Hannah has been fighting tirelessly since her sister’s death from Cystic Fibrosis in 2015 to convince the government that the Cystic Fibrosis drug Orkambi should be available on the NHS, garnering more than 23,000 signatures!
You can see Hannah Lindley’s Orkambi petition here: https://petition.parliament.uk/archived/petitions/126412
Community Fundraiser of the Year – Stephen Hayes
Stephen Hayes set up ‘Friends of CF’ in 2009 following the death of his daughter Leah from the condition. He said: “We were fortunate to benefit from the Cystic Fibrosis Holiday Fund in 2009 when we had a most memorable visit to London with Leah just before she passed.” The ‘Friends of CF’ have hosted the annual Leah’s Ball ever since with money raised going to the Cystic Fibrosis Holiday Fund and other CF charities.
Stephen was recognised for the extraordinary effort and commitment that goes into running Leah’s Ball and to say thank you for all the fundraising efforts.
Lifetime Service Award – Ruth & Ian Gordon
The Stuart Gordon Fund assists families affected by CF and other chronic ailments and was formed by Ruth and Ian in memory of their son Stuart who died aged just 23 in 1996 from CF. Ruth and Ian have run multiple fundraising events every year and the Cystic Fibrosis Holiday Fund has been a major beneficiary of their hard work.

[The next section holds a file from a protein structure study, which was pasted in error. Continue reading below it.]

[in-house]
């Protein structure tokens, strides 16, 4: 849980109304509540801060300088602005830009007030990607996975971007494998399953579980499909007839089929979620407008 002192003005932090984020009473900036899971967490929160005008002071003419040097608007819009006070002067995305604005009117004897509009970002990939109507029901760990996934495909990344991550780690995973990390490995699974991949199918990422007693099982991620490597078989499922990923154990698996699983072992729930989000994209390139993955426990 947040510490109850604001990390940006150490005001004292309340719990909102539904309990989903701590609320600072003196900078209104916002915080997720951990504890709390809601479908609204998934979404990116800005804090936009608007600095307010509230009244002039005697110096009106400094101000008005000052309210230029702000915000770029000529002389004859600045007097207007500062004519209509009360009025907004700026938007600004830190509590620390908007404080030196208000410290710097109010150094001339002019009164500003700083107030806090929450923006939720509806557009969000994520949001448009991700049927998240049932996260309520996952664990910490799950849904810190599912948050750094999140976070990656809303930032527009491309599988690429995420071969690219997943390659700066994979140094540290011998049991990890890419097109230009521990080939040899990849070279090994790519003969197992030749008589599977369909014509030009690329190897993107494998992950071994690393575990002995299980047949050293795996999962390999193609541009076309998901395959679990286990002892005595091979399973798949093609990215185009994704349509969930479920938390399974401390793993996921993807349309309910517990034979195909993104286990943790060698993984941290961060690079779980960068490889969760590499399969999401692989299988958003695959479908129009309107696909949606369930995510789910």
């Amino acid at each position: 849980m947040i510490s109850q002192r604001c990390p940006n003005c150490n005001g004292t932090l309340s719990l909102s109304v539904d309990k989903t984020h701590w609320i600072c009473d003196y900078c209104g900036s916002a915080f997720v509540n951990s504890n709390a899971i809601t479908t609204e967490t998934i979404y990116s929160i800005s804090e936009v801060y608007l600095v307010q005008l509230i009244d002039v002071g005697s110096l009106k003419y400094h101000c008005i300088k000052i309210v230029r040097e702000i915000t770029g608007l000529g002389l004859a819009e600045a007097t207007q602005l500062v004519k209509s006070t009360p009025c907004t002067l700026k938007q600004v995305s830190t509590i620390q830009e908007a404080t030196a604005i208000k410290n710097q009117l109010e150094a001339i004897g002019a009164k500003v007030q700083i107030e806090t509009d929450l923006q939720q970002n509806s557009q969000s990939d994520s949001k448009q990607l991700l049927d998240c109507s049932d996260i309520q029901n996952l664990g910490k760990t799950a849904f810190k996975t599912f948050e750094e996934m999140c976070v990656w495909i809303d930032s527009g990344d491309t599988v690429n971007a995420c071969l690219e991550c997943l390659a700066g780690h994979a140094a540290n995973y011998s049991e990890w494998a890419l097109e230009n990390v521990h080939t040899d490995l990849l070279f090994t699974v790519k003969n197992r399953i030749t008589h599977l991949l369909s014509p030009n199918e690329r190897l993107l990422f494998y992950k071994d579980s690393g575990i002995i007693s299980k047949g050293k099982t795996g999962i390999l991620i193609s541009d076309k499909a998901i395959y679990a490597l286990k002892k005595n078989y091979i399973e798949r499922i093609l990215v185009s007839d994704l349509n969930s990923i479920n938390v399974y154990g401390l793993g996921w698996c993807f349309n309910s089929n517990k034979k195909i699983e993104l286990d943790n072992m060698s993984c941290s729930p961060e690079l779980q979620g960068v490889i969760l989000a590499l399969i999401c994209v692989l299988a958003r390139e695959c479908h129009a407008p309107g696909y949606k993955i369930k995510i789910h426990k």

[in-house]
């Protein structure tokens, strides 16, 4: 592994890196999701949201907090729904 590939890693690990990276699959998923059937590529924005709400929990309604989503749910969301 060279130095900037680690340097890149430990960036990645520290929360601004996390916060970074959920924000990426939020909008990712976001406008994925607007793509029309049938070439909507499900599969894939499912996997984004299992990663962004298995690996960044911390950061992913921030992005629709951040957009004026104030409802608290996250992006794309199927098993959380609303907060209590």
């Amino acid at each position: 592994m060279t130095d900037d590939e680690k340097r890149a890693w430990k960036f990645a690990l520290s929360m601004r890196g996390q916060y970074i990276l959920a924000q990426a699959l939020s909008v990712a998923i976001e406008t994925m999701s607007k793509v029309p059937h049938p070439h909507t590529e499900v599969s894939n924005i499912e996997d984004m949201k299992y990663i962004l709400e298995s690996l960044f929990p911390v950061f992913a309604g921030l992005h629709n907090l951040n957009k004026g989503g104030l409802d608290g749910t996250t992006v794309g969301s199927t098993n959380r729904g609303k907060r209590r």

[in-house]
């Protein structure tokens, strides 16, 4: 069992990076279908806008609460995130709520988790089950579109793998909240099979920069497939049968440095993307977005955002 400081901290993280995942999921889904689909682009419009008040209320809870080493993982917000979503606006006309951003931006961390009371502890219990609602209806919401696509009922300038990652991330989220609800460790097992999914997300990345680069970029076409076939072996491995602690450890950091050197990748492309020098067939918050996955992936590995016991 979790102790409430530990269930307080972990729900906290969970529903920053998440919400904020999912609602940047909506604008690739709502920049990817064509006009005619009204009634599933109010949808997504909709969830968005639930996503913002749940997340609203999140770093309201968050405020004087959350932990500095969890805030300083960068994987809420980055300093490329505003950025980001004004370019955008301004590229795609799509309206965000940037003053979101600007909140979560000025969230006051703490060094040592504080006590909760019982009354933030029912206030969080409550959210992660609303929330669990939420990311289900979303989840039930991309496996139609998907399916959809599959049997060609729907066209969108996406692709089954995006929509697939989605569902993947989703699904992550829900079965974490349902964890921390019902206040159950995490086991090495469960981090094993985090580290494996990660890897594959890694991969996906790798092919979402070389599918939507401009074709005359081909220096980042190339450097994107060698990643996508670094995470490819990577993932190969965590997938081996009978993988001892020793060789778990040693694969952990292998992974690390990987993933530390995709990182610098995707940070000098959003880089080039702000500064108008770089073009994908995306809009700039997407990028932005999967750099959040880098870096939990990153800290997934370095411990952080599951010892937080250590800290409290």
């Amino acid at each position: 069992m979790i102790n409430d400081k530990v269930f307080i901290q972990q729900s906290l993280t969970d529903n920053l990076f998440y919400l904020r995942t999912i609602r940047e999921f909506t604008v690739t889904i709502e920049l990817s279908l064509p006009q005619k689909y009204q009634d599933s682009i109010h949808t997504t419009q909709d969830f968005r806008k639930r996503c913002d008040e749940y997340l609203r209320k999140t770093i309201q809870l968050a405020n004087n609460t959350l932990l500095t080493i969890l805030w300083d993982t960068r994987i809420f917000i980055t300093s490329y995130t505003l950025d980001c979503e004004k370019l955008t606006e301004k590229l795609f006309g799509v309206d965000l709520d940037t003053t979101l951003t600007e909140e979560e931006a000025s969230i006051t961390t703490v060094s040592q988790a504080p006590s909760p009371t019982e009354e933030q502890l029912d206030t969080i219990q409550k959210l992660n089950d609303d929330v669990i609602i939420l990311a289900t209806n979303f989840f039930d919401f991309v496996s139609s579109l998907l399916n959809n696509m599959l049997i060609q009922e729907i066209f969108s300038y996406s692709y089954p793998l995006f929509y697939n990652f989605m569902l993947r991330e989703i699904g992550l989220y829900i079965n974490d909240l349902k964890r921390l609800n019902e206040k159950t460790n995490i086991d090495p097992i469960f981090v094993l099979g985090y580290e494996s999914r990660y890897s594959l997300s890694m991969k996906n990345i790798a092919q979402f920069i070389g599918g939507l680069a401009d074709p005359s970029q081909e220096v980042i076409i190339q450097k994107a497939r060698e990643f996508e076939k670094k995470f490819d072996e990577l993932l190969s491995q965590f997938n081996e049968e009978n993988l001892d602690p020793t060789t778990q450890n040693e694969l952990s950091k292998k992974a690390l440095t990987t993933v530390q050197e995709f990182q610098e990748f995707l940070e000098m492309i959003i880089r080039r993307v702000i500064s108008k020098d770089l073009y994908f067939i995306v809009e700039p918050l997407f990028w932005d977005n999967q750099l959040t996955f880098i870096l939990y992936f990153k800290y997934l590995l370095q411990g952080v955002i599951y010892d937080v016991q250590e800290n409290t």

In recognition of their service for the benefit of others and the countless children they have helped, Ruth and Ian Gordon were presented with the Lifetime Service Award.
Outstanding NHS CF Team Member – Katie Smith
Katie Smith is a Paediatric Cystic Fibrosis Social Worker at Southampton Children’s Hospital and was recognised for her enormous assistance to the Fund’s Family Revitalise programme in the Southampton area, nominating families, assisting with the paperwork and offering advice.
In 2019, Katie has designed a pilot project to measure health improvements in patients participating in the Family Revitalise programme by recording lung functions and other key indicators before and after the break. The Fund is immensely grateful for her support, skill, empathy and enthusiasm.
More about the Cystic Fibrosis Holiday Fund’s Family Revitalise programme…
The Cystic Fibrosis Holiday Fund’s Family Revitalise programme provides funded holidays to children, young people and their families and is made possible by CLC World Resorts & Hotels’ donation of free accommodation at their luxury resorts.
Graham Wilding, UK Managing Director CLC World, stated: “The value of holidays for families struggling with CF is demonstrated through the psychological uplift that follows which has a direct impact on the effectiveness of treatments and subsequent measurable health outcomes.
CLC World through its initiative, CLC World Charity Holidays, is proud to assist Cystic Fibrosis Holiday Fund through the donation of holiday accommodation at our resorts both in the UK and around the globe.”